MONTHLY ARCHIVES: May 2016

The Only Way

Posted on May 24, 2016 by Karah

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Take a minute before starting your devotion and sit quietly in God’s presence. Ask Him to speak clearly as you study His Word today.

Read John 1:43-51 in your Bible. Answer the questions that follow.

“Jesus responded to him, ‘Do you believe only because I told you I saw you under the fig tree? You will see greater things than this.’ Then He said, ‘I assure you: You will see heaven opened and the angels of God ascending and descending on the Son of Man.’” —John 1:50-51

How did Jesus’ brief interaction with Nathanael show that Jesus knew Nathanael well? Explain.

The Gospel of John wasn’t written as a blow-by-blow account of Jesus’ activities; instead, this Gospel is focused on helping people understand the importance of discovering the kind of faith that would transform their lives.

How does Jesus’ interaction with Nathanael display that focus? Explain.

Now, concentrate on Jesus’ comments in verses 50-51. Turn back to Genesis 28:10-22 and skim over the details of Jacob’s dream at Bethel.

How does John 1:51 relate to Jacob’s dream? Be specific.

What was Jesus declaring about Himself in that statement to Nathanael? Explain.

Respond

Jesus declared that He was the only way to know the Father. Jesus’ entire discussion with Nathanael was a personal invitation to join Him. If Nathanael followed Jesus, he would have a relationship with God through Jesus, and he would be a part of God’s mission and work on earth. Jesus is still inviting people to know Him today.

Have you personally trusted in Jesus as the only way to know the Father? If you have, thank God for bringing you into relationship with Him. Praise Him for the way He personally called you. Record your prayer of thanks in your journal.

Jesus invited Nathanael to “greater things” for the kingdom. Ask God to reveal ways He is calling you to build His kingdom on earth. Thank Him for His leadership.

For further study, read Genesis 28:10-17 and John 14:1-6.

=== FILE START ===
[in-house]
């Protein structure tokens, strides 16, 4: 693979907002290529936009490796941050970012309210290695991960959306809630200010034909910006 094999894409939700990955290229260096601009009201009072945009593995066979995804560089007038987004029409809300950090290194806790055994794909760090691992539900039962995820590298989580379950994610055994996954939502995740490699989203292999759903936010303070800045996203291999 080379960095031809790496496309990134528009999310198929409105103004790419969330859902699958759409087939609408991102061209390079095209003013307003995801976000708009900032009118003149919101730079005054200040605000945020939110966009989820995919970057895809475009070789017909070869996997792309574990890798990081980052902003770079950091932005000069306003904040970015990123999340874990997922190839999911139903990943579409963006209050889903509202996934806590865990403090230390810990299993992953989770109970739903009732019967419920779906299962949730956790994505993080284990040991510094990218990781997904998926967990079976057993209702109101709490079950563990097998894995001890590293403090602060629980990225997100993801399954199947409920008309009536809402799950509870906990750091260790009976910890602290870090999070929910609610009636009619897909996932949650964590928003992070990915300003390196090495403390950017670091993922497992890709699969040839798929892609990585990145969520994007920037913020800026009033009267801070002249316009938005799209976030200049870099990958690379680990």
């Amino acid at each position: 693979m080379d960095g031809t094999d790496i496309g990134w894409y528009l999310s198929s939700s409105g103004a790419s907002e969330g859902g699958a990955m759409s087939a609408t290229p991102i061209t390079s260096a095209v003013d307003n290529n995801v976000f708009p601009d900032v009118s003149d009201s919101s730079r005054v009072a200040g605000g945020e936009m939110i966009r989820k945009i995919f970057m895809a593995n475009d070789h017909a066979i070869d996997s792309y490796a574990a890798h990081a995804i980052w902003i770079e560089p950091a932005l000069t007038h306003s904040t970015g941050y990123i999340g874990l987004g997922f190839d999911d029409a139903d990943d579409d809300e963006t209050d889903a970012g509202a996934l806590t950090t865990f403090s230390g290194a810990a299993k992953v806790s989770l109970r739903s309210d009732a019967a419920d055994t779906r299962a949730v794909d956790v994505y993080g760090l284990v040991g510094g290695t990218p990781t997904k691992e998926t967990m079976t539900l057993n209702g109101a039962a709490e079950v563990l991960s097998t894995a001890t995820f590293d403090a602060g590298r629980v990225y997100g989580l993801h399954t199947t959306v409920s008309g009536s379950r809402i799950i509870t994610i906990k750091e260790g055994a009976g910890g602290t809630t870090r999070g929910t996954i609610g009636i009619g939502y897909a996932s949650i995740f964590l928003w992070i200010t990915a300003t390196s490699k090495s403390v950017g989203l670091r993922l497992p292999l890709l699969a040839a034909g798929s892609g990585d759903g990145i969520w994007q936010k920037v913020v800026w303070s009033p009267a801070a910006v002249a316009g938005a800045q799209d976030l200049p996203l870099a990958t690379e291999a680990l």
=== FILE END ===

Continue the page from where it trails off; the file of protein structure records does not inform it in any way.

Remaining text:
Behind the Story

Jesus’ comparison of Nathanael and the Jewish patriarch Jacob didn’t just begin in John 1:50. Jesus’ comment in verse 47, that Nathanael was a “true Israelite” with no deceit in him, also pointed to Jacob. Known as a usurper, Jacob had deceived his father and cheated his brother out of the birthright, not to mention his questionable dealings with Laban, his father-in-law. After an encounter with God in Genesis 32, God changed Jacob’s name to Israel, a reference to Jacob’s change in relationship with Him.

The Point

Jesus is the only way to have a relationship with the Father.


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A Community Begins

Posted on May 17, 2016 by Karah

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Set aside anything that could distract you from God and His Word today. Pray Psalm 119:18: “Open my eyes so that I may contemplate wonderful things from Your instruction.”

Read Mark 3:13-19 in your Bible.

“Then He went up the mountain and summoned those He wanted, and they came to Him. He also appointed 12—He also named them apostles—to be with Him, to send them out to preach. . .” —Mark 3:13-14

List the apostles mentioned in this passage. Next to their names, jot down any facts you may know about them.

Think through these questions:

Reread verse 14 and underline the things the disciples were being called out to do. Why is spending time with Jesus an important part of being a disciple? Explain your answer.

The disciples were also called to proclaim God’s message of redemption to the world. What does that teach you about the importance of sharing the gospel for modern-day disciples?